In the Lectionary

October 22, Ordinary 29A (Matthew 22:15–22)

I take seriously the absence of a denarius in Jesus’ own hand.

In my journey as a follower of Jesus, I have moved through and been shaped by very different Christian communities. These differences have been theological, geographical, socioeconomic, racial, and cultural. I was raised in a small Presbyterian church in New Hampshire; I was educated at a Baptist high school and a Brethren in Christ college, both predominantly White institutions; as a young adult, I matured in a Christian Reformed Church in North Philadelphia pastored by a Puerto Rican man, a Korean man, and a White woman; and I am now an active member in a 300-year-old Mennonite faith community.

My reading of scripture today is informed by each of these communities and their theological convictions, even those that I no longer hold or never held myself. I read scripture mindful of the very different ways people of faith engage, understand, interpret, and live out the sacred text. There is tension and disagreement in these differences, but there is also, for me, a keen sense of the need to read in community, to read with an openness to the fullness of possible meanings, a humility about our own understanding, a wisdom about the cultural biases or blind spots that we all have, and a commitment to the truth.

There are certain passages where this way of reading is particularly challenging. For me, the most challenging are often well-known passages with both a complicated history of interpretation and powerful implications for our lives. Matthew 22 is precisely this kind of passage. It contains some of Jesus’ most well-known, quoted, and debated words: “So give back to Caesar what is Caesar’s, and to God what is God’s.”

I recall long-ago sermons on this passage, if not the precise language, then at least the way they felt to me. While ostensibly about taxes, something I understood little and cared about even less, I understood Jesus’ words to offer a broad framework to navigate the material and the eternal, the sociopolitical and the spiritual, the nation and the church. This passage is linked, for me, with the morning liturgy in my childhood school, an affiliate of the Baptist church in town. Each morning students and staff recited three allegiances: to the American flag, the Christian flag, and the Bible. These symbols and my allegiances to them were both distinct and compatible. Like Jesus’ words, they were ordered into a tidy parallel structure of God on one side and nation or empire on the other, and I could navigate between them justly, living fully as loyal American and loyal Christian.

I now attend a flagless Mennonite church, and the simple parallel divide between God and empire has not held up in my intellectual logic, personal ethics, or lived practice of faith. As David Cramer writes, “We cannot simply line up two columns and make a checklist of things to give Caesar and things to give God. Our task is to discern together how to be faithful citizens in the culture and society in which we reside.” The task of discernment begins, I think, with the way we read the passage itself. How we read here—both Jesus’ words and his actions—determines how we live in response.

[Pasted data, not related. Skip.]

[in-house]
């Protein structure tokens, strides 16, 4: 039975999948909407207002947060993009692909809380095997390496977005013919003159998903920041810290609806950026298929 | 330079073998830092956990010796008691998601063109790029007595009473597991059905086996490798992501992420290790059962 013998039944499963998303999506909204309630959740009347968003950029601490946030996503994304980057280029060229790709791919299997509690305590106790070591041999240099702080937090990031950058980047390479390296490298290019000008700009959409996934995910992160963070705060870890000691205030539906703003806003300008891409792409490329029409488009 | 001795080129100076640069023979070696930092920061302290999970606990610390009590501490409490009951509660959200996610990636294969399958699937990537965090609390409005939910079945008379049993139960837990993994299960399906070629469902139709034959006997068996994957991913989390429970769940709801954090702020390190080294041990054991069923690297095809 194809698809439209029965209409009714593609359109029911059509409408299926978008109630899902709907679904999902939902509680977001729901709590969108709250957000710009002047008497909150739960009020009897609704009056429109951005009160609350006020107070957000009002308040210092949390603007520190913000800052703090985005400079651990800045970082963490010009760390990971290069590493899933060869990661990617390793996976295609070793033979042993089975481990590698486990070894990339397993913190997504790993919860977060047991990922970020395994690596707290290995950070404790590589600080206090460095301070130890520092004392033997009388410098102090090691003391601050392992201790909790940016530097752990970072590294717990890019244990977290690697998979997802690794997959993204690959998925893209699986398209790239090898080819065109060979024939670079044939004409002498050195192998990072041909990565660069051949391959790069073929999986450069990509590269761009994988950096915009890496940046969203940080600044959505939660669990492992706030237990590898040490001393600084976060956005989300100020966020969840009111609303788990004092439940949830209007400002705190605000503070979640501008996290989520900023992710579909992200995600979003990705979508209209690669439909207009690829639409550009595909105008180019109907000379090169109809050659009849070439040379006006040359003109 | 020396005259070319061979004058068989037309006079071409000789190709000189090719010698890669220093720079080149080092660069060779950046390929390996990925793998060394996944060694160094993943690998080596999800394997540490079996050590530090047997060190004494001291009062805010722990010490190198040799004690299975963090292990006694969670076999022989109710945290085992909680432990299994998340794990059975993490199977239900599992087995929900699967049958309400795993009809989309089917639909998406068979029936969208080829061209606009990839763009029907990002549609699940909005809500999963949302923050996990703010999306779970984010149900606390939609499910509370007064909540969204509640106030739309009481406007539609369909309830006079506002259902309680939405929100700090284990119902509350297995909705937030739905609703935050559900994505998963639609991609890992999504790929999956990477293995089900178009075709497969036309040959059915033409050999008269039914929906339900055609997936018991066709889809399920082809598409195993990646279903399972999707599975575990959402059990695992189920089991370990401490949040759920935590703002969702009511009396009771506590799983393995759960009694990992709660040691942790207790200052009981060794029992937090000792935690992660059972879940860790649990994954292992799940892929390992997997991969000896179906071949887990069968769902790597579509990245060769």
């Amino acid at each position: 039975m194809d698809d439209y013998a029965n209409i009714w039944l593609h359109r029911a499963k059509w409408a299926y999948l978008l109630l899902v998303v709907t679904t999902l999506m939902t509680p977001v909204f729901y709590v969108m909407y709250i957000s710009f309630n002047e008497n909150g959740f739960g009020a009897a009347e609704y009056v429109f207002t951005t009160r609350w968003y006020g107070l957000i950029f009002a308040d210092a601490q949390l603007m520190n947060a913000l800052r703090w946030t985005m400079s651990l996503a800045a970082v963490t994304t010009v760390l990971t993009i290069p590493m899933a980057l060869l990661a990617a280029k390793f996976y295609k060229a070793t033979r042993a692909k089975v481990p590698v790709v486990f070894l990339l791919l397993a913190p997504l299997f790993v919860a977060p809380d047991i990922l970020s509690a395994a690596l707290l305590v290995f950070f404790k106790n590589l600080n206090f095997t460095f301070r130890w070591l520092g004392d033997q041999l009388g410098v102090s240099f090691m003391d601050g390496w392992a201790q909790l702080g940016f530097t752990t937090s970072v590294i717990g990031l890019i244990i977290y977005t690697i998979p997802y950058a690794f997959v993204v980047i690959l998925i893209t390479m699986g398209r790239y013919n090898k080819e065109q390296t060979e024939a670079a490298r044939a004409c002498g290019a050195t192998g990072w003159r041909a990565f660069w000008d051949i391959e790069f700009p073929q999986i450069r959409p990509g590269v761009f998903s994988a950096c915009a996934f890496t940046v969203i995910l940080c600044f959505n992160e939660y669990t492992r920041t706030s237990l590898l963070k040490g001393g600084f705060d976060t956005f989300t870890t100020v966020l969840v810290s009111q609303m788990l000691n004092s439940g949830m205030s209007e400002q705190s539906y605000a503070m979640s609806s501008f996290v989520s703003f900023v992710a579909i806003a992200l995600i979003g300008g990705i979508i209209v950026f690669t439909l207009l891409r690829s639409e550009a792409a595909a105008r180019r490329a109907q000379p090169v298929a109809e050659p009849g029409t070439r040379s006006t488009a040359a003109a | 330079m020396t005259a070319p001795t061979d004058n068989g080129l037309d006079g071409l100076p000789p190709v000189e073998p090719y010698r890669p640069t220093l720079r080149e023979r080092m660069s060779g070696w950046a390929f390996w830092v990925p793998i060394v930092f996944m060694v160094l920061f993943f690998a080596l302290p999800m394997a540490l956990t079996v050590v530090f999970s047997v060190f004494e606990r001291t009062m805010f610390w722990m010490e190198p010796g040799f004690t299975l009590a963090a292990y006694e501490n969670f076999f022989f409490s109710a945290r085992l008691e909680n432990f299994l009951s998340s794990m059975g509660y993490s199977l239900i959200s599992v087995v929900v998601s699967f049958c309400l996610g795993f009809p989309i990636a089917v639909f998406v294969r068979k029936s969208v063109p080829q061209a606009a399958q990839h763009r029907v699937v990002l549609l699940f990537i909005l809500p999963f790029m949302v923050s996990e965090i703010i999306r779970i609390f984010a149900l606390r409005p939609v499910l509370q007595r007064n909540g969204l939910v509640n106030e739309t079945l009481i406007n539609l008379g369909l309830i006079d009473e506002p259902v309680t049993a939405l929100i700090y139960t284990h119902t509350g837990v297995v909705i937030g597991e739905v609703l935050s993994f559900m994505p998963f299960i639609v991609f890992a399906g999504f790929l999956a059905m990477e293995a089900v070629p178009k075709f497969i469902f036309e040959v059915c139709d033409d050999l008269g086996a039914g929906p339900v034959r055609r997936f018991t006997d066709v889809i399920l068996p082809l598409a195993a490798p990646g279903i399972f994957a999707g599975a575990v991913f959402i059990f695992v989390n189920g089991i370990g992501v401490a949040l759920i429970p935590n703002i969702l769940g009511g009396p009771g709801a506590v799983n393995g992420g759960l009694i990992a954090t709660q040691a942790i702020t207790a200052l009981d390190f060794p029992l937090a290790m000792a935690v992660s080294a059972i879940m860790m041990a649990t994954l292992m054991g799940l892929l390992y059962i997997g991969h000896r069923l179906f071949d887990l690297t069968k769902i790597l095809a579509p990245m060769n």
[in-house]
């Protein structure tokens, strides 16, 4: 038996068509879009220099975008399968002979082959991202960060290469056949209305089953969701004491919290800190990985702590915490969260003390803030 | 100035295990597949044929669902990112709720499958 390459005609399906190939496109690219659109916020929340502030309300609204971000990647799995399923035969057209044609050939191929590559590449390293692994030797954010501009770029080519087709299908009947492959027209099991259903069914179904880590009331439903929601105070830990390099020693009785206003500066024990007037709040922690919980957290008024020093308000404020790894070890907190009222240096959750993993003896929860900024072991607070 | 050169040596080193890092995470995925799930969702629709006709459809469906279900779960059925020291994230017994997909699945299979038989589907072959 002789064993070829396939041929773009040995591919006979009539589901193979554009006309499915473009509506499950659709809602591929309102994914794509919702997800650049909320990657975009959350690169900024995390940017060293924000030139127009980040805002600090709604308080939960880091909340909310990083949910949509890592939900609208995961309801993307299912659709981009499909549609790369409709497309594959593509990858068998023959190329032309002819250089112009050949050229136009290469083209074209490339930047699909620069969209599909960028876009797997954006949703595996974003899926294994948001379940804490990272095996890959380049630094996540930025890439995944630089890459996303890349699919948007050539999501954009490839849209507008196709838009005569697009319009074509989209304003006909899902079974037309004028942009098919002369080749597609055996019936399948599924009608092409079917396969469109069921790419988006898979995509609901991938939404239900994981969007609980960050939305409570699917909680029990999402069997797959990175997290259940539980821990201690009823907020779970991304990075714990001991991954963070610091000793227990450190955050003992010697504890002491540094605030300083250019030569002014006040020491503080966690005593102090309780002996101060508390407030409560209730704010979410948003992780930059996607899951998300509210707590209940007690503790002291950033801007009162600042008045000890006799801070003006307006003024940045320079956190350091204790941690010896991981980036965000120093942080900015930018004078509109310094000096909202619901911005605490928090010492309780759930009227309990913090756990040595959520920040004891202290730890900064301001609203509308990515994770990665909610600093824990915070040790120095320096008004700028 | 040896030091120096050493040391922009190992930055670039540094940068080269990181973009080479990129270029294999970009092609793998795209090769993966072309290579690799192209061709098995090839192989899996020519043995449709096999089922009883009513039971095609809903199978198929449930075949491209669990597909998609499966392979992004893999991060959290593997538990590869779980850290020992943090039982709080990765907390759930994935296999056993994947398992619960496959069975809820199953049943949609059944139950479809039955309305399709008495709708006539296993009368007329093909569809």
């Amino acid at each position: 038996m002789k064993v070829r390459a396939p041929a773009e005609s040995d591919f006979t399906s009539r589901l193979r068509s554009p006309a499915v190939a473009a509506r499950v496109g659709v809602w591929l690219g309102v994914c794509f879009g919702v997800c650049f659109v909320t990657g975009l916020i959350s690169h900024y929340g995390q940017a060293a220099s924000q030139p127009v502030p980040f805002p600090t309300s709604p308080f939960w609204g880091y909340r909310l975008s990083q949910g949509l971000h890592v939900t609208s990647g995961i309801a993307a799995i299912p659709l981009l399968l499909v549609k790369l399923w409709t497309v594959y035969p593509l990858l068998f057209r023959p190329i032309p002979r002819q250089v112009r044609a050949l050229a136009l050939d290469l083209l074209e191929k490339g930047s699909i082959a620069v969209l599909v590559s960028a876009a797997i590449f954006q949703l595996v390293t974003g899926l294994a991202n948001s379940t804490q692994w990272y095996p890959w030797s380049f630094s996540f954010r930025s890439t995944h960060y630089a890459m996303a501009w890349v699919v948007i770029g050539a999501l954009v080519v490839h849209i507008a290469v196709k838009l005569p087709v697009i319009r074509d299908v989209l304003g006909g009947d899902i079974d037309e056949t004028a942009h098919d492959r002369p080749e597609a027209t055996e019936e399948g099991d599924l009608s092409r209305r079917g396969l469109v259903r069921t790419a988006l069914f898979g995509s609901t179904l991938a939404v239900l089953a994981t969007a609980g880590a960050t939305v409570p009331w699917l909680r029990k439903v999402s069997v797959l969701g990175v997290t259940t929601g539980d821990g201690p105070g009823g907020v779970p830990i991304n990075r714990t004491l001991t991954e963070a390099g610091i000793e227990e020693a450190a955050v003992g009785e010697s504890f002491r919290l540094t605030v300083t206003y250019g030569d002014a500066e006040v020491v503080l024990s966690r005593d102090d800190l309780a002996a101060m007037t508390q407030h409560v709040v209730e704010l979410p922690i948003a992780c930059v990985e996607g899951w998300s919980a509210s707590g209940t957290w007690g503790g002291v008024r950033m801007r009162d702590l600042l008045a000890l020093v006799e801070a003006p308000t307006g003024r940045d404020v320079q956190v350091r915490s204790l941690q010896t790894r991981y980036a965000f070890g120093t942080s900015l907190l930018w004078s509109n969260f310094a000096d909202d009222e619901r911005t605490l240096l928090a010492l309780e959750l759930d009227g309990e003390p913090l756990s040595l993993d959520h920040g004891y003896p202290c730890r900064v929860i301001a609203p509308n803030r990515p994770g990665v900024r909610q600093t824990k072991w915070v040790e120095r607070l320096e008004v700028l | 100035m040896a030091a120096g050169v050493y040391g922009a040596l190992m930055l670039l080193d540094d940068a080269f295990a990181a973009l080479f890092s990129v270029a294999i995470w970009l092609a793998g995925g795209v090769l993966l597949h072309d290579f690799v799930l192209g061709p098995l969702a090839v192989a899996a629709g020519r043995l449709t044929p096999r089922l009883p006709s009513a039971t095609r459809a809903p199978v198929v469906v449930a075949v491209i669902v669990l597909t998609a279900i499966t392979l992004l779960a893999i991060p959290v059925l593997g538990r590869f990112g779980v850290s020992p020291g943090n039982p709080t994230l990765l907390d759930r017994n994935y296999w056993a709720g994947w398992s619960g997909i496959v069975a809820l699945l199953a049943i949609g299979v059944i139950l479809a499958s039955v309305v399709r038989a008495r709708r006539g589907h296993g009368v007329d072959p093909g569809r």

In the passage, Jesus stymies the Pharisees and the Herodians, cutting through the trap that has been set—“Is it right to pay the imperial tax to Caesar or not?”—with a seemingly diplomatic decree. But before coming to this conclusion, an ostensibly moderate in-between of an answer, Jesus makes a simple but telling request: “Show me the coin used for paying the tax.” Jesus himself does not seem to have a Roman coin on hand. As Stanley Hauerwas writes, “He does not carry the coin, quite possibly because the coin carries the image of Caesar.” Hauerwas and Cramer suggest that Jesus lived outside the economics of the empire even as those around him accepted it. So he has to ask someone for a coin to use as a prop.

When I read Matthew 22, a chorus of radically different voices are in my head. I have come to understand Jesus as a loud protester against unjust systems of power, a divine voice for lived peace and material justice making, a radical lover of people. I take seriously the absence of a denarius in Jesus’ own hand.

And yet, I also understand that many people read this passage very differently than I do. Some read it as a call into godly relationship with nation and empire, others as a call to speak and live against the corruptions of nation and empire. I am concerned with what is right and true about this passage, of course, but I am also concerned about the people who come to this passage. I think the important thing is to read this passage in community, open to the possibility of different meanings, humble about our own understanding and misunderstanding, and committed to do justice and love mercy as we follow both the words and the life of Jesus. 

Kerry Hasler-Brooks

Kerry Hasler-Brooks is associate professor of English at Messiah University in Mechanicsburg, Pennsylvania.

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